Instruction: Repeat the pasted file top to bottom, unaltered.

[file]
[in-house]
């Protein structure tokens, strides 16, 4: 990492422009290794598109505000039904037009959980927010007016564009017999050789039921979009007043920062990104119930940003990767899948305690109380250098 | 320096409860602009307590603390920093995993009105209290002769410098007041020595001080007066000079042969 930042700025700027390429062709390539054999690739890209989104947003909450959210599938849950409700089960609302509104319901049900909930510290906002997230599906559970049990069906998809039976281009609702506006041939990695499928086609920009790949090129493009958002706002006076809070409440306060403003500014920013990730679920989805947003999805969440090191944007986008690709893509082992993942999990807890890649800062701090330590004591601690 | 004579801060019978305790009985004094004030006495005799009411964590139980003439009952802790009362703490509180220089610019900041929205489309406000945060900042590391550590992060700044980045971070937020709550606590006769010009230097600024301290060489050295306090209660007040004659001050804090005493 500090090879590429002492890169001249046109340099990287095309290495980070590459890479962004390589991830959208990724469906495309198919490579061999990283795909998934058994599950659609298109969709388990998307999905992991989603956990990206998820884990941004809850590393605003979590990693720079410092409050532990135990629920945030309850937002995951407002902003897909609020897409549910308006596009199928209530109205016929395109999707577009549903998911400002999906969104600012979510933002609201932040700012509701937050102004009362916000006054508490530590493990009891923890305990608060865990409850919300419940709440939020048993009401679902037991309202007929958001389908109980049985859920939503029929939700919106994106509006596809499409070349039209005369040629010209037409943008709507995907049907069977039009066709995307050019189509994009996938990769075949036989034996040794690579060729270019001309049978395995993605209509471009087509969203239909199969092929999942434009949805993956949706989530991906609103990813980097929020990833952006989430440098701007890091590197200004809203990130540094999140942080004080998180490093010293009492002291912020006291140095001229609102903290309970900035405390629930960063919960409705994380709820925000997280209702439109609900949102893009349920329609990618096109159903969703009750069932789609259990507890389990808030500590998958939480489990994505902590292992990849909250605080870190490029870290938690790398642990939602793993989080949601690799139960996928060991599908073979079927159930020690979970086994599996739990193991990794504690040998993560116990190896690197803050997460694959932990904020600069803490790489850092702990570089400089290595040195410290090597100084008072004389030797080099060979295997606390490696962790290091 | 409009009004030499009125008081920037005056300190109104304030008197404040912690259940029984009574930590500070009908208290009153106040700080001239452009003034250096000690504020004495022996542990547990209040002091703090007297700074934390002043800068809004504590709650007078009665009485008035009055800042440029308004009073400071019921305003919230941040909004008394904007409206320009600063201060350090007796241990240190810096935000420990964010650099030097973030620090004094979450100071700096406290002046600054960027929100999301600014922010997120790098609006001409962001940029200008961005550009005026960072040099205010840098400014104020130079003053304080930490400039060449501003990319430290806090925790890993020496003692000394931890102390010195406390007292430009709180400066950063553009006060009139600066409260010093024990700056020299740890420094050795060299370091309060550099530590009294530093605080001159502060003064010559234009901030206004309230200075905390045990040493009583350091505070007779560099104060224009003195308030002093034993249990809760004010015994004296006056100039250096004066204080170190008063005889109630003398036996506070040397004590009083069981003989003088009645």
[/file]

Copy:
[in-house]
């Protein structure tokens, strides 16, 4: 990492422009290794598109505000039904037009959980927010007016564009017999050789039921979009007043920062990104119930940003990767899948305690109380250098 | 320096409860602009307590603390920093995993009105209290002769410098007041020595001080007066000079042969 930042700025700027390429062709390539054999690739890209989104947003909450959210599938849950409700089960609302509104319901049900909930510290906002997230599906559970049990069906998809039976281009609702506006041939990695499928086609920009790949090129493009958002706002006076809070409440306060403003500014920013990730679920989805947003999805969440090191944007986008690709893509082992993942999990807890890649800062701090330590004591601690 | 004579801060019978305790009985004094004030006495005799009411964590139980003439009952802790009362703490509180220089610019900041929205489309406000945060900042590391550590992060700044980045971070937020709550606590006769010009230097600024301290060489050295306090209660007040004659001050804090005493 500090090879590429002492890169001249046109340099990287095309290495980070590459890479962004390589991830959208990724469906495309198919490579061999990283795909998934058994599950659609298109969709388990998307999905992991989603956990990206998820884990941004809850590393605003979590990693720079410092409050532990135990629920945030309850937002995951407002902003897909609020897409549910308006596009199928209530109205016929395109999707577009549903998911400002999906969104600012979510933002609201932040700012509701937050102004009362916000006054508490530590493990009891923890305990608060865990409850919300419940709440939020048993009401679902037991309202007929958001389908109980049985859920939503029929939700919106994106509006596809499409070349039209005369040629010209037409943008709507995907049907069977039009066709995307050019189509994009996938990769075949036989034996040794690579060729270019001309049978395995993605209509471009087509969203239909199969092929999942434009949805993956949706989530991906609103990813980097929020990833952006989430440098701007890091590197200004809203990130540094999140942080004080998180490093010293009492002291912020006291140095001229609102903290309970900035405390629930960063919960409705994380709820925000997280209702439109609900949102893009349920329609990618096109159903969703009750069932789609259990507890389990808030500590998958939480489990994505902590292992990849909250605080870190490029870290938690790398642990939602793993989080949601690799139960996928060991599908073979079927159930020690979970086994599996739990193991990794504690040998993560116990190896690197803050997460694959932990904020600069803490790489850092702990570089400089290595040195410290090597100084008072004389030797080099060979295997606390490696962790290091 | 409009009004030499009125008081920037005056300190109104304030008197404040912690259940029984009574930590500070009908208290009153106040700080001239452009003034250096000690504020004495022996542990547990209040002091703090007297700074934390002043800068809004504590709650007078009665009485008035009055800042440029308004009073400071019921305003919230941040909004008394904007409206320009600063201060350090007796241990240190810096935000420990964010650099030097973030620090004094979450100071700096406290002046600054960027929100999301600014922010997120790098609006001409962001940029200008961005550009005026960072040099205010840098400014104020130079003053304080930490400039060449501003990319430290806090925790890993020496003692000394931890102390010195406390007292430009709180400066950063553009006060009139600066409260010093024990700056020299740890420094050795060299370091309060550099530590009294530093605080001159502060003064010559234009901030206004309230200075905390045990040493009583350091505070007779560099104060224009003195308030002093034993249990809760004010015994004296006056100039250096004066204080170190008063005889109630003398036996506070040397004590009083069981003989003088009645």